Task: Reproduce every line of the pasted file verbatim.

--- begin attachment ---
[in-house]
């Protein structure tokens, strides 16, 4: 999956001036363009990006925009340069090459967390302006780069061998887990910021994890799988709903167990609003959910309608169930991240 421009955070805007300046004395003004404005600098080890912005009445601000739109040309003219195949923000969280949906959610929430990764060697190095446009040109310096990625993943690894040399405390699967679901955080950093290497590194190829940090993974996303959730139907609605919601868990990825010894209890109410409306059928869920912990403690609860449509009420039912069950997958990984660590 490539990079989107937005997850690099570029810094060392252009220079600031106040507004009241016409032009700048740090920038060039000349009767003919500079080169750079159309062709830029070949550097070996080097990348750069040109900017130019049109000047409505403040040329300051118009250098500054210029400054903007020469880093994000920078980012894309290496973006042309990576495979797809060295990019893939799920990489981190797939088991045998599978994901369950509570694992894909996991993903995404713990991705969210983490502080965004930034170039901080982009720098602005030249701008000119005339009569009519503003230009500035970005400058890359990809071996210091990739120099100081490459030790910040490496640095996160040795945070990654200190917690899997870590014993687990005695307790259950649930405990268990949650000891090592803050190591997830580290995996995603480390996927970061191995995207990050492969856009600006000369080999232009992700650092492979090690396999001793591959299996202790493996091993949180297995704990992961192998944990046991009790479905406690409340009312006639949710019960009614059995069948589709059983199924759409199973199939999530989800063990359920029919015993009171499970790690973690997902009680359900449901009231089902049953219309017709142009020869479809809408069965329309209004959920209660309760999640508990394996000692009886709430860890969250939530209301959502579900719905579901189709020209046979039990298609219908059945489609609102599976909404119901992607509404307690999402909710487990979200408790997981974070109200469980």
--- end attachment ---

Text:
[in-house]
């Protein structure tokens, strides 16, 4: 999956001036363009990006925009340069090459967390302006780069061998887990910021994890799988709903167990609003959910309608169930991240 421009955070805007300046004395003004404005600098080890912005009445601000739109040309003219195949923000969280949906959610929430990764060697190095446009040109310096990625993943690894040399405390699967679901955080950093290497590194190829940090993974996303959730139907609605919601868990990825010894209890109410409306059928869920912990403690609860449509009420039912069950997958990984660590 490539990079989107937005997850690099570029810094060392252009220079600031106040507004009241016409032009700048740090920038060039000349009767003919500079080169750079159309062709830029070949550097070996080097990348750069040109900017130019049109000047409505403040040329300051118009250098500054210029400054903007020469880093994000920078980012894309290496973006042309990576495979797809060295990019893939799920990489981190797939088991045998599978994901369950509570694992894909996991993903995404713990991705969210983490502080965004930034170039901080982009720098602005030249701008000119005339009569009519503003230009500035970005400058890359990809071996210091990739120099100081490459030790910040490496640095996160040795945070990654200190917690899997870590014993687990005695307790259950649930405990268990949650000891090592803050190591997830580290995996995603480390996927970061191995995207990050492969856009600006000369080999232009992700650092492979090690396999001793591959299996202790493996091993949180297995704990992961192998944990046991009790479905406690409340009312006639949710019960009614059995069948589709059983199924759409199973199939999530989800063990359920029919015993009171499970790690973690997902009680359900449901009231089902049953219309017709142009020869479809809408069965329309209004959920209660309760999640508990394996000692009886709430860890969250939530209301959502579900719905579901189709020209046979039990298609219908059945489609609102599976909404119901992607509404307690999402909710487990979200408790997981974070109200469980």